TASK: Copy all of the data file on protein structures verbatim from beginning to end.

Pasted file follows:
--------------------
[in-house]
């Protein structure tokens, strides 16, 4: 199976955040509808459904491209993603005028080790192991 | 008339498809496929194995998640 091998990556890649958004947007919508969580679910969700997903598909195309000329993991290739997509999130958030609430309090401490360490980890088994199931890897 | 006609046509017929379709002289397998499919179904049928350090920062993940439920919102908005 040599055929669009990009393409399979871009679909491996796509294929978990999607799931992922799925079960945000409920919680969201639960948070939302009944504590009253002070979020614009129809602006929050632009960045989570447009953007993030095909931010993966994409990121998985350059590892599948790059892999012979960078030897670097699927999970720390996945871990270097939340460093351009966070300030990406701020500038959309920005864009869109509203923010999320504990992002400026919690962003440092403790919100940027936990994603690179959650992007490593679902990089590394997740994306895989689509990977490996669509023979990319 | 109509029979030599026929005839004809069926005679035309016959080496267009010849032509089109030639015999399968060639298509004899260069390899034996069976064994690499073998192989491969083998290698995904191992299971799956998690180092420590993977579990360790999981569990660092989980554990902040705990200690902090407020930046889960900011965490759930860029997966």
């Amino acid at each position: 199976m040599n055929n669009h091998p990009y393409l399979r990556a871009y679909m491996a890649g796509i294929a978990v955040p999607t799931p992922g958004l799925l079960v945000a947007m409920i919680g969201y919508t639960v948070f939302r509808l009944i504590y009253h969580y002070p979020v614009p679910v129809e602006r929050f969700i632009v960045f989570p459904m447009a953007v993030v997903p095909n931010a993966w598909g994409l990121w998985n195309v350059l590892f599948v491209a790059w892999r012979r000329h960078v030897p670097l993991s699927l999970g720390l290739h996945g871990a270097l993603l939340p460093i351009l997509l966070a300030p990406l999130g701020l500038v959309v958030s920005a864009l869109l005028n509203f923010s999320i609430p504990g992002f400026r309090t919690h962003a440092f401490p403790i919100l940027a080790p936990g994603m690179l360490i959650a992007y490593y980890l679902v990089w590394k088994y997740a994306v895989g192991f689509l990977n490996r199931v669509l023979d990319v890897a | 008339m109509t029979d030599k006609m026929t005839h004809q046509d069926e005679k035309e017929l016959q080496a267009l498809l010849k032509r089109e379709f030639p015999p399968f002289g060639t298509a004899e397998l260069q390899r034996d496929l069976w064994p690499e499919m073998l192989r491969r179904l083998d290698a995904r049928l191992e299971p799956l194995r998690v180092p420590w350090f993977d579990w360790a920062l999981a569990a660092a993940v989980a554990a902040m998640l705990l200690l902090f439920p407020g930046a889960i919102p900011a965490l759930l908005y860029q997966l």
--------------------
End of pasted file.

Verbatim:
[in-house]
């Protein structure tokens, strides 16, 4: 199976955040509808459904491209993603005028080790192991 | 008339498809496929194995998640 091998990556890649958004947007919508969580679910969700997903598909195309000329993991290739997509999130958030609430309090401490360490980890088994199931890897 | 006609046509017929379709002289397998499919179904049928350090920062993940439920919102908005 040599055929669009990009393409399979871009679909491996796509294929978990999607799931992922799925079960945000409920919680969201639960948070939302009944504590009253002070979020614009129809602006929050632009960045989570447009953007993030095909931010993966994409990121998985350059590892599948790059892999012979960078030897670097699927999970720390996945871990270097939340460093351009966070300030990406701020500038959309920005864009869109509203923010999320504990992002400026919690962003440092403790919100940027936990994603690179959650992007490593679902990089590394997740994306895989689509990977490996669509023979990319 | 109509029979030599026929005839004809069926005679035309016959080496267009010849032509089109030639015999399968060639298509004899260069390899034996069976064994690499073998192989491969083998290698995904191992299971799956998690180092420590993977579990360790999981569990660092989980554990902040705990200690902090407020930046889960900011965490759930860029997966």
């Amino acid at each position: 199976m040599n055929n669009h091998p990009y393409l399979r990556a871009y679909m491996a890649g796509i294929a978990v955040p999607t799931p992922g958004l799925l079960v945000a947007m409920i919680g969201y919508t639960v948070f939302r509808l009944i504590y009253h969580y002070p979020v614009p679910v129809e602006r929050f969700i632009v960045f989570p459904m447009a953007v993030v997903p095909n931010a993966w598909g994409l990121w998985n195309v350059l590892f599948v491209a790059w892999r012979r000329h960078v030897p670097l993991s699927l999970g720390l290739h996945g871990a270097l993603l939340p460093i351009l997509l966070a300030p990406l999130g701020l500038v959309v958030s920005a864009l869109l005028n509203f923010s999320i609430p504990g992002f400026r309090t919690h962003a440092f401490p403790i919100l940027a080790p936990g994603m690179l360490i959650a992007y490593y980890l679902v990089w590394k088994y997740a994306v895989g192991f689509l990977n490996r199931v669509l023979d990319v890897a | 008339m109509t029979d030599k006609m026929t005839h004809q046509d069926e005679k035309e017929l016959q080496a267009l498809l010849k032509r089109e379709f030639p015999p399968f002289g060639t298509a004899e397998l260069q390899r034996d496929l069976w064994p690499e499919m073998l192989r491969r179904l083998d290698a995904r049928l191992e299971p799956l194995r998690v180092p420590w350090f993977d579990w360790a920062l999981a569990a660092a993940v989980a554990a902040m998640l705990l200690l902090f439920p407020g930046a889960i919102p900011a965490l759930l908005y860029q997966l």